Zero-width space

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The zero-width space (ZWSP) is a non-printing character used in computerized typesetting to indicate word boundaries to text processing systems when using scripts that do not use explicit spacing, or after characters (such as the slash) that are not followed by a visible space but after which there may nevertheless be a line break. Normally, it is not a visible separation, but it may expand in passages that are fully justified.[1]


In HTML pages, the zero-width space can be used as a potential line-break in long words as an alternative to the <wbr> element. However, the zero-width space is not supported in all web browsers such as old versions of Internet Explorer (versions 6 and earlier).[2]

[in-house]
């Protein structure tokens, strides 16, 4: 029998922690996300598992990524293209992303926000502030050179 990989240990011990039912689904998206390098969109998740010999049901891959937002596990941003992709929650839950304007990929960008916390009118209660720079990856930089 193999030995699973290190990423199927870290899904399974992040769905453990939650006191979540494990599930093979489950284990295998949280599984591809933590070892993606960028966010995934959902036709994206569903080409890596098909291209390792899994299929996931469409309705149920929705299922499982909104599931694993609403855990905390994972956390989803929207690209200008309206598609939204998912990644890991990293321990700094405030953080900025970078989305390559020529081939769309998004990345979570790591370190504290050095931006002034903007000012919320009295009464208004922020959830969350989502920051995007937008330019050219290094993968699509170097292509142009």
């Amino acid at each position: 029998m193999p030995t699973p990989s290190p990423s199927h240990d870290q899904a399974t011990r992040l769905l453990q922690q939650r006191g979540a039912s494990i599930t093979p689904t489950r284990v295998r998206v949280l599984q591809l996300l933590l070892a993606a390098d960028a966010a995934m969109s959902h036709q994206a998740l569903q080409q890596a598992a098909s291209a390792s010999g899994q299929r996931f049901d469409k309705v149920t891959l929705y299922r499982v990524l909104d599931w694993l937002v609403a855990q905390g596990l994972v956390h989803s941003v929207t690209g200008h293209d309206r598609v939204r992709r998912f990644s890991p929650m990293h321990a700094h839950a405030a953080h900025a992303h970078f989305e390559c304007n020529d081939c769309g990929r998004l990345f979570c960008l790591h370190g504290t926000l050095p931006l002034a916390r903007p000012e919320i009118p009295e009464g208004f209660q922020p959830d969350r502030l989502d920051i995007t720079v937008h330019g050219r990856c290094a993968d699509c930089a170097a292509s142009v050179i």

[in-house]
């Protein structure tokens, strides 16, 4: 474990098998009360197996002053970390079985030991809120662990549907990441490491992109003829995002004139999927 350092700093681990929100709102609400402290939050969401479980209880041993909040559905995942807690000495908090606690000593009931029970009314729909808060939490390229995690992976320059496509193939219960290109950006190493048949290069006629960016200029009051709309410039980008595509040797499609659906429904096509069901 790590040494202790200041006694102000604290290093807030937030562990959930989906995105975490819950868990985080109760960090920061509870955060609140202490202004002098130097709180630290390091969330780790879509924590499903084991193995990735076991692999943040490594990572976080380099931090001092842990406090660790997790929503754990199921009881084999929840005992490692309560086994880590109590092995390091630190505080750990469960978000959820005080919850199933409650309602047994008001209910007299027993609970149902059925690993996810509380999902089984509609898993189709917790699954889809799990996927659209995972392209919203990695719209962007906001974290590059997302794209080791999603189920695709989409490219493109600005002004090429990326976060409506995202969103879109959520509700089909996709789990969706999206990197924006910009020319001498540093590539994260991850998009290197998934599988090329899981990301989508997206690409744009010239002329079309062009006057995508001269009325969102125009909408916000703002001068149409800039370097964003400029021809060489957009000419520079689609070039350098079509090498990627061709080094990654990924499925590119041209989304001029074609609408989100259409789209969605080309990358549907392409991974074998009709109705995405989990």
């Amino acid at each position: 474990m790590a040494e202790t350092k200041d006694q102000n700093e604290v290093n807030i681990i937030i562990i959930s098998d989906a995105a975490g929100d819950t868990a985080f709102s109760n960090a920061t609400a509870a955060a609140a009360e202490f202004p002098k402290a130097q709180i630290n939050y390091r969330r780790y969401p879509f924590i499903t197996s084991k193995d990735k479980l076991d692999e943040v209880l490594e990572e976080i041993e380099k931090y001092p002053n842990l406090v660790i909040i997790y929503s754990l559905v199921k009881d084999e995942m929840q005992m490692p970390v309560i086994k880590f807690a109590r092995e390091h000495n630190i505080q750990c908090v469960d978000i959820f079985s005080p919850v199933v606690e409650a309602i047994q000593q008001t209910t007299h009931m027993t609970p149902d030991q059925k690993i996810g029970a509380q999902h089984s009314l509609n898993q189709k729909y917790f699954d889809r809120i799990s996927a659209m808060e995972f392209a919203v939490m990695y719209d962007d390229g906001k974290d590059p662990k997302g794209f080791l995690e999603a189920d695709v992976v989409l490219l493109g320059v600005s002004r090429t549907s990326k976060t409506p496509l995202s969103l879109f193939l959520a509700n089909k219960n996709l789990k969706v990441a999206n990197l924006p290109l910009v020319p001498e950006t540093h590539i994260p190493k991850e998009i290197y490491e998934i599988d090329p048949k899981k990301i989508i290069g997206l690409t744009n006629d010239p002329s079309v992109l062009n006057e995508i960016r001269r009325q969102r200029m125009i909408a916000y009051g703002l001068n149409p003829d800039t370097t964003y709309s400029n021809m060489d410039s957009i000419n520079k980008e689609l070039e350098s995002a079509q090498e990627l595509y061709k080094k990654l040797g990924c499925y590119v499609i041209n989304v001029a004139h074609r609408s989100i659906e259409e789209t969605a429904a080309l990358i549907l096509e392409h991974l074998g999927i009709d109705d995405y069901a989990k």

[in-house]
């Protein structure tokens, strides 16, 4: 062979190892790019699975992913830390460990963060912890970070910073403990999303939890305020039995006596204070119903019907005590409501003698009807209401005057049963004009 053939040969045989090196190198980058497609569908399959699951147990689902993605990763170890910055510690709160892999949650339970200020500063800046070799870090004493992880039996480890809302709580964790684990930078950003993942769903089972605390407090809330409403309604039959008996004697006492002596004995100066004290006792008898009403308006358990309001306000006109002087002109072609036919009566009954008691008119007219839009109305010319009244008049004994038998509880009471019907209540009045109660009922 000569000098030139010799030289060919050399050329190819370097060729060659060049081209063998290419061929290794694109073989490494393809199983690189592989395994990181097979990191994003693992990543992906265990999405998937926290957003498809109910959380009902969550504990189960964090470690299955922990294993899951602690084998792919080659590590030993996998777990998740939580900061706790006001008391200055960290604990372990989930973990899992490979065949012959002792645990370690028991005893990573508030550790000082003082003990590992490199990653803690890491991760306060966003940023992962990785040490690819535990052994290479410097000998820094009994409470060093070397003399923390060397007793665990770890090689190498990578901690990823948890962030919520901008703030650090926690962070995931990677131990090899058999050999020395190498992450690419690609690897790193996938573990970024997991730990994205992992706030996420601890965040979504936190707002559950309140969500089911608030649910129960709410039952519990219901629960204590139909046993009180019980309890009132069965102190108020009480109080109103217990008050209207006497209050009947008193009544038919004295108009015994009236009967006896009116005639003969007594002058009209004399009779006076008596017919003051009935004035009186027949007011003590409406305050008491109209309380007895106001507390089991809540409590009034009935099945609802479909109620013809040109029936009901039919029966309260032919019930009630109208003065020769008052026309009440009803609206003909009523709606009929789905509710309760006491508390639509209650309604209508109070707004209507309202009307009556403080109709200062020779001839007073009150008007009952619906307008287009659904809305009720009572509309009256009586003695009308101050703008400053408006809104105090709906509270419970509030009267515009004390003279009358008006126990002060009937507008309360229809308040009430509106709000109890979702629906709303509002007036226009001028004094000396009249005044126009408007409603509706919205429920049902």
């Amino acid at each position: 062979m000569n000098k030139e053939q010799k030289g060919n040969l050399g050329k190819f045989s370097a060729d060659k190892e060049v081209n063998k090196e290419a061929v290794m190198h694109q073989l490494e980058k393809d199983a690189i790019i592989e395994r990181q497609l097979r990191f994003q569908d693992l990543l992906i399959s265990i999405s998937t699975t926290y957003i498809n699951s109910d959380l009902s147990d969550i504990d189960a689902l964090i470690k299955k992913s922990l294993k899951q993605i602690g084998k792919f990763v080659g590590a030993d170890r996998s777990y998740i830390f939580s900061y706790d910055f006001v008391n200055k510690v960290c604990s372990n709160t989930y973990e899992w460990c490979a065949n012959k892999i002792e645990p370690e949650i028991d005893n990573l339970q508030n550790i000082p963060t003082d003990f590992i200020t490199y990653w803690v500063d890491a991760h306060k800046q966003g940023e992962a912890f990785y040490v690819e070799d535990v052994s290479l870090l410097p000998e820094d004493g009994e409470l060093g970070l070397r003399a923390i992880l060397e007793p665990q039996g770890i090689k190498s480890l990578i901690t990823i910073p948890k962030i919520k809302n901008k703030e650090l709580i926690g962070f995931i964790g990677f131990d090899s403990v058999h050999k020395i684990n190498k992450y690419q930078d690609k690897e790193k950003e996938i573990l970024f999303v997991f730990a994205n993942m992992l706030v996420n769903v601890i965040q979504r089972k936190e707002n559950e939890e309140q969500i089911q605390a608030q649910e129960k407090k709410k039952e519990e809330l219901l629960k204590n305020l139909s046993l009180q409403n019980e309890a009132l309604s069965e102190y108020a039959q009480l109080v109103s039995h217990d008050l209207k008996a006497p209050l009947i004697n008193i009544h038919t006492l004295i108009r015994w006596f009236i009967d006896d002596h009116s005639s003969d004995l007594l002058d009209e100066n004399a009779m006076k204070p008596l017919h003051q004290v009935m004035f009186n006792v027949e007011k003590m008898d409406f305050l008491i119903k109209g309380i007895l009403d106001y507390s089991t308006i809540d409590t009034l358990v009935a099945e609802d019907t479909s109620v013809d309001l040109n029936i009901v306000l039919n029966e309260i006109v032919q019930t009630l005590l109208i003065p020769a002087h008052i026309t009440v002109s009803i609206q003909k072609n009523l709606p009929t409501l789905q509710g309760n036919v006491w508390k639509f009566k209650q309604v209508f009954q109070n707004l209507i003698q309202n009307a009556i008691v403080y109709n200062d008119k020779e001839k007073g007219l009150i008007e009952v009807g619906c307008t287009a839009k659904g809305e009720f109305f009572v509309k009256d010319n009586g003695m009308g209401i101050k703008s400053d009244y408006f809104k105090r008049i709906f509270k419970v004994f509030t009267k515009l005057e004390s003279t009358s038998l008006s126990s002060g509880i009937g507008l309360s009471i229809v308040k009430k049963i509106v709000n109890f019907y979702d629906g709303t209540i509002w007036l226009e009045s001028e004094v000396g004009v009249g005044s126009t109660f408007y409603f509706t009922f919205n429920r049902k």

To show the effect of the zero-width space, the following words have been separated with zero-width spaces:


And following words aren't separated with these spaces:


On browsers supporting zero-width spaces, resizing the window will re-break the first text only at word boundaries, while the second text will not be broken at all.


The zero-width space character is encoded in Unicode as U+200B zero width space (HTML &#8203;).[3]

The TeX representation is \hskip0pt; the LaTeX representation is \hspace{0pt};[4] and the groff representation is \:.[5]

Its semantics and HTML implementation are comparable to—but different from—the soft hyphen.

See also[edit]


External links[edit]

  1. ^ The Unicode Standard 6.1, p. 366
  2. ^ Better Web Typography with Spaces and Hyphens at the Wayback Machine (archived December 14, 2010)
  3. ^ "General Punctuation – Unicode" (PDF). Retrieved 2013-07-20. 
  4. ^ "The LaTeX Companion. Chapter 3: Basic Formatting Tools" (PDF). Retrieved 2014-02-08. 
  5. ^ "groff(7) - Linux manual page". Retrieved 2014-02-08.